In this world, some of us are rich, some of us not so rich. Some of us are lucky enough to be born into wealth, but most of us have to work for it. However, even if you are not currently wealthy, it is always possible for you to get started on the road to wealth.
Last week, I talked about planting a seed of savings, and the numerous benefits that your savings can provide for you, such as a safety cushion, income, and compound growth.
One good book that can help get you in the right mindset and started on the path to wealth is “The Richest Man in Babylon”. This book provides the basic lessons; in fact, many of today’s most famous personal finance books derive at least some inspiration or ideas from the lessons outlined in “The Richest Man in Babylon”. The chapter summaries can even be read for free on Wikipedia.
In this series, I will do a short book review of each relevant point from the book and show how it applies to our world today.
So, why Babylon? As the author, George Samuel Clason describes it, Babylon was one of the first wealthy cities known in history. Through the power of the human mind and spirit alone, men and women came to this patch of desolate land between the Tigris and Euphrates rivers, and through hard work they were able to transform it into a rich city, surrounded by bountiful agriculture and filled with the spice of life.
Chapter One: The Man Who Desired Gold
In this rich backdrop of history, we are introduced to Bansir, a chariot builder, and his friend Kobbi, a lyre musician. The story starts out with Kobbi asking his friend if he could borrow a small amount of money, two shekels. We soon find out that there is no way Bansir could lend that amount, because that is all he has as his entire fortune. Kobbi is shocked at this because Bansir is such a hard worker, and he is skilled at the job he performs.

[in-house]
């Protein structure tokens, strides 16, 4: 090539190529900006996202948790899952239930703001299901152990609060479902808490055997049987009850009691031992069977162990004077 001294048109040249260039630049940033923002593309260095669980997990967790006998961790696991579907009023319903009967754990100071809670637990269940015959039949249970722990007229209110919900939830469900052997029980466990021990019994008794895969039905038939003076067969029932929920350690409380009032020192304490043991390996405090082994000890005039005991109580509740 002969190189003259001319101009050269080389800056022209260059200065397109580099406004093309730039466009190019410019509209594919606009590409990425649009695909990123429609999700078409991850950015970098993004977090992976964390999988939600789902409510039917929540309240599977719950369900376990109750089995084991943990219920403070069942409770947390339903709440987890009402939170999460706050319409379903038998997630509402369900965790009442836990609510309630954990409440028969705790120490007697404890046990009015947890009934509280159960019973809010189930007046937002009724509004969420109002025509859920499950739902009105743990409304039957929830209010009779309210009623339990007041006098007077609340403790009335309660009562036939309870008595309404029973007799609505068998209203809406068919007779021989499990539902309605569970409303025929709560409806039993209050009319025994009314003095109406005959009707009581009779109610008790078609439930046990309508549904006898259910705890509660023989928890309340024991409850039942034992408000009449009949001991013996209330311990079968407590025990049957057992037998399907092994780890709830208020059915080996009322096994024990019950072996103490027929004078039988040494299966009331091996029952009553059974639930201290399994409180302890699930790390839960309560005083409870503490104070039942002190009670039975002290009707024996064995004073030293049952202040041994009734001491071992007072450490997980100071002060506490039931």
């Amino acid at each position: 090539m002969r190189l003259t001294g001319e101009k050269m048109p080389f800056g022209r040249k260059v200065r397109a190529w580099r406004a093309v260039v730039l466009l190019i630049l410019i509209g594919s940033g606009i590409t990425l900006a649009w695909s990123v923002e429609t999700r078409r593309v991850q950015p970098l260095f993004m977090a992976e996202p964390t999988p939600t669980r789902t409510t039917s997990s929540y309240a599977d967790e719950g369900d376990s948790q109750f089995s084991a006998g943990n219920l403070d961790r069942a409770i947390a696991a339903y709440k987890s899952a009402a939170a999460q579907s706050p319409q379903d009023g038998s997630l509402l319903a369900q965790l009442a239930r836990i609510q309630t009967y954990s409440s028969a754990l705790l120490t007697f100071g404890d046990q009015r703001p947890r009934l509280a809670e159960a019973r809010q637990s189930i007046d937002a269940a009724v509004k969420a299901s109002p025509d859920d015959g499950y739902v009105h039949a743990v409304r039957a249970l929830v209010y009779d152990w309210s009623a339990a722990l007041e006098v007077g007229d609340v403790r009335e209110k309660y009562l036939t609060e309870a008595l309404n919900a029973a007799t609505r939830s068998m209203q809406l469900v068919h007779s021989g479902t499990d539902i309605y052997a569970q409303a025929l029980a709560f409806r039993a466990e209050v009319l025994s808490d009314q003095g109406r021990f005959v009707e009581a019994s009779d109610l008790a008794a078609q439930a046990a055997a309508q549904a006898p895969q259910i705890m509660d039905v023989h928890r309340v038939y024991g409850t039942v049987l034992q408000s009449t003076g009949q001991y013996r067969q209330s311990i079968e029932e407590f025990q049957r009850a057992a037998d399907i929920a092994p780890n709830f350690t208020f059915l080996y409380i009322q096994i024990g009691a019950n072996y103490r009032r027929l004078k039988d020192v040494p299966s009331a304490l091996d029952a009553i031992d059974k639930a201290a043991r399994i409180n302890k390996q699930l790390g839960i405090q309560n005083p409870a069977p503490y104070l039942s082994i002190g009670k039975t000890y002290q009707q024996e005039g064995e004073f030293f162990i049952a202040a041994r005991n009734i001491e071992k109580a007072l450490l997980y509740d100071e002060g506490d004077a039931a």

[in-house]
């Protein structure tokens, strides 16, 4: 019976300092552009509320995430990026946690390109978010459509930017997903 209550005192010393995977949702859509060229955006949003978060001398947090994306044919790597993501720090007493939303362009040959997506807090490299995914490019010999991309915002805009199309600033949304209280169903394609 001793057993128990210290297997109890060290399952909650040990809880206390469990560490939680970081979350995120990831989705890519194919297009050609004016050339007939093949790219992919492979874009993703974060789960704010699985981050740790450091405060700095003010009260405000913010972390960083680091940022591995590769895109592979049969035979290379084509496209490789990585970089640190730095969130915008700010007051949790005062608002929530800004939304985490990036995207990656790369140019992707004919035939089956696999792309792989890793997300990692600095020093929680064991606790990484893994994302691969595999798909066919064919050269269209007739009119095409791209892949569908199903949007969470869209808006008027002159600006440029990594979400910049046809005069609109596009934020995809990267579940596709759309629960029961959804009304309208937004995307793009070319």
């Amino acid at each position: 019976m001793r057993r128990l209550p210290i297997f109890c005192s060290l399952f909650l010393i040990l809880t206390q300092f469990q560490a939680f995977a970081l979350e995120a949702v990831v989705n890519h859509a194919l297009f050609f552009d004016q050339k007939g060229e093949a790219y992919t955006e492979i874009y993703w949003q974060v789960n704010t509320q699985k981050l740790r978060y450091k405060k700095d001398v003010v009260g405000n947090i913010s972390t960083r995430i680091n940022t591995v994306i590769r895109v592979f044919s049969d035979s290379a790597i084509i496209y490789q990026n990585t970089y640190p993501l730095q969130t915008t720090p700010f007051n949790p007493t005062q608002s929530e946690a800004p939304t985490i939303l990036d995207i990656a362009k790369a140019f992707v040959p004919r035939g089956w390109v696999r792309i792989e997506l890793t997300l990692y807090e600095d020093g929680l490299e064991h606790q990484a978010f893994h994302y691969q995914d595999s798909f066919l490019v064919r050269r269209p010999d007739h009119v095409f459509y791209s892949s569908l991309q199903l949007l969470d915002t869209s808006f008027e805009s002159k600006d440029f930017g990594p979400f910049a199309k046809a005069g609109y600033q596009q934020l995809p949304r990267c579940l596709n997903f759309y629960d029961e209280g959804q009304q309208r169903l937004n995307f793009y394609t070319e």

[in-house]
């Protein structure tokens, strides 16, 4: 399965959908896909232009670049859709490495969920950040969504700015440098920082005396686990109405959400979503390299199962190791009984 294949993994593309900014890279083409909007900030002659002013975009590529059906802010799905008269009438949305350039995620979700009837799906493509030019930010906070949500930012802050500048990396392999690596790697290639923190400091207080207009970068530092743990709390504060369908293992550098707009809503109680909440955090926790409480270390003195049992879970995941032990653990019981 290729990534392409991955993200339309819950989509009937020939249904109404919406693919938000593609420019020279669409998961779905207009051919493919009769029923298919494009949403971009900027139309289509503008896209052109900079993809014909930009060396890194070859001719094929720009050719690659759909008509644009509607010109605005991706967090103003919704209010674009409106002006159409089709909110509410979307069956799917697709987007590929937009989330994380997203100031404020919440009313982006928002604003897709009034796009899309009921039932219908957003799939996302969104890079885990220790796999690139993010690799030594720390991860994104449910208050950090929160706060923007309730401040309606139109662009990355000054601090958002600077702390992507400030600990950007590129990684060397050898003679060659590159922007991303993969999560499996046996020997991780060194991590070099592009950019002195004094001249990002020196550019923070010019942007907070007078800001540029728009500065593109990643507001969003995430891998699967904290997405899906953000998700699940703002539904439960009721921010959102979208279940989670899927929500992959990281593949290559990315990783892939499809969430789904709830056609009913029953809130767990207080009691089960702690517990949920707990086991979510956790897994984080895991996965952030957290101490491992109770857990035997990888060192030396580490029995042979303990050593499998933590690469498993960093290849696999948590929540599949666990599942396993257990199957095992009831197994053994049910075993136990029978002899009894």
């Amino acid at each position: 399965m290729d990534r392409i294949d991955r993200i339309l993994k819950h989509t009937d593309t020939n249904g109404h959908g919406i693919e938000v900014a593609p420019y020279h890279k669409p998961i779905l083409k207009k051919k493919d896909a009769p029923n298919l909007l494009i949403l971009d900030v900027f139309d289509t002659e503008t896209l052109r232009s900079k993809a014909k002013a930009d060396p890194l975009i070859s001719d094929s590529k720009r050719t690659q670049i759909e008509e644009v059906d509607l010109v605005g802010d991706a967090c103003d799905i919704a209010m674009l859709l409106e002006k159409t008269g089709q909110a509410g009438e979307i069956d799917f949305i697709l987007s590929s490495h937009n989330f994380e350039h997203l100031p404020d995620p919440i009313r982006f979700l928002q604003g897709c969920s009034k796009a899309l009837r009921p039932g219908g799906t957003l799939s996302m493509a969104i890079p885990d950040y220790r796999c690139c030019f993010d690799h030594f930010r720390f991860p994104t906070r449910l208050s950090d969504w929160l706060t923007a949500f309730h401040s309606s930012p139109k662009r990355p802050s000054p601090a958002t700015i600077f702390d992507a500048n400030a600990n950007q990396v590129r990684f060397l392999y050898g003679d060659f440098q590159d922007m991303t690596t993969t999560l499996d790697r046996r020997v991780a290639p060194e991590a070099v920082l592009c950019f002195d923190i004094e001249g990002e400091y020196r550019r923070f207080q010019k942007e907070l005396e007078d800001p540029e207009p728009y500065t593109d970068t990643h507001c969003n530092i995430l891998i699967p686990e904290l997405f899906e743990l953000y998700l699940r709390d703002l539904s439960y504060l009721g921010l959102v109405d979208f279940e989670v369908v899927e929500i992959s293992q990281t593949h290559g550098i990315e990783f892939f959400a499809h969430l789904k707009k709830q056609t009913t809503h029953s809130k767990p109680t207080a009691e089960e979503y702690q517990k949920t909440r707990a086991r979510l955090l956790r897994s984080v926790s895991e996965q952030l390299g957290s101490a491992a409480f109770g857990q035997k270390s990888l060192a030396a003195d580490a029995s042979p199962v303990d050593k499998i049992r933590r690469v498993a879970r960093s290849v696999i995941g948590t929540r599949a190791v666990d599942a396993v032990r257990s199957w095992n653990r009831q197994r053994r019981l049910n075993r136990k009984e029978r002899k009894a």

Bansir and Kobbi go over the times they have shared together, and ponder with amazement and disappointed that even after so many years of working hard, they still have barely anything saved away. There is nothing for them to give to their children or to ease their own burdens in life. As they watched the column of slaves heading to the hanging gardens, bearing goatskins of water, they acknowledged that at least they were lucky to be free.
After pondering the disparity in wealth between the rich and the poor and wondering just what it was that the rich did differently, Bansir resolved to talk to his rich friend, Arkad, the richest man in Babylon.
As I read this chapter, I was reminded of my own self, a few years ago, and of friends that I knew then and now. I remembered what it was like to feel like I was spinning my wheel in place, like a hamster trapped in a cage. I would work hard for a pittance; money would come in, and it would go out the door just as quickly. Whenever I found myself with more money, I somehow found myself spending more as well. New expenses would enter my life, eager to eat up my new cash flow: cars, cell phones, and extra purchases.
I remember feeling that it wasn’t fair that I should have to work so hard just to have all the money go out the door, and I also wondered if there was a better way. I can definitely relate to the situation that Bansir and Kobbi find themselves in.
Chapter Two: The Richest Man in Babylon
Arkad had a lot to tell Bansir and Kobbi. He talked about how he once was also a poor man before he started out on the road to riches. He, too, found himself toiling day after day, with nothing to show for it, until one day he met a rich merchant who helped set him out on the road to riches. It was only after a long period of time that Arkad had built up enough riches to be able to give away to charity, splurge freely, and still not have to worry about having an empty purse. In his opinion, there are laws that have to be observed if one wants to become rich; failure to observe these laws will not only keep poor men poor, but will also impoverish men who happen to become wealthy by luck alone.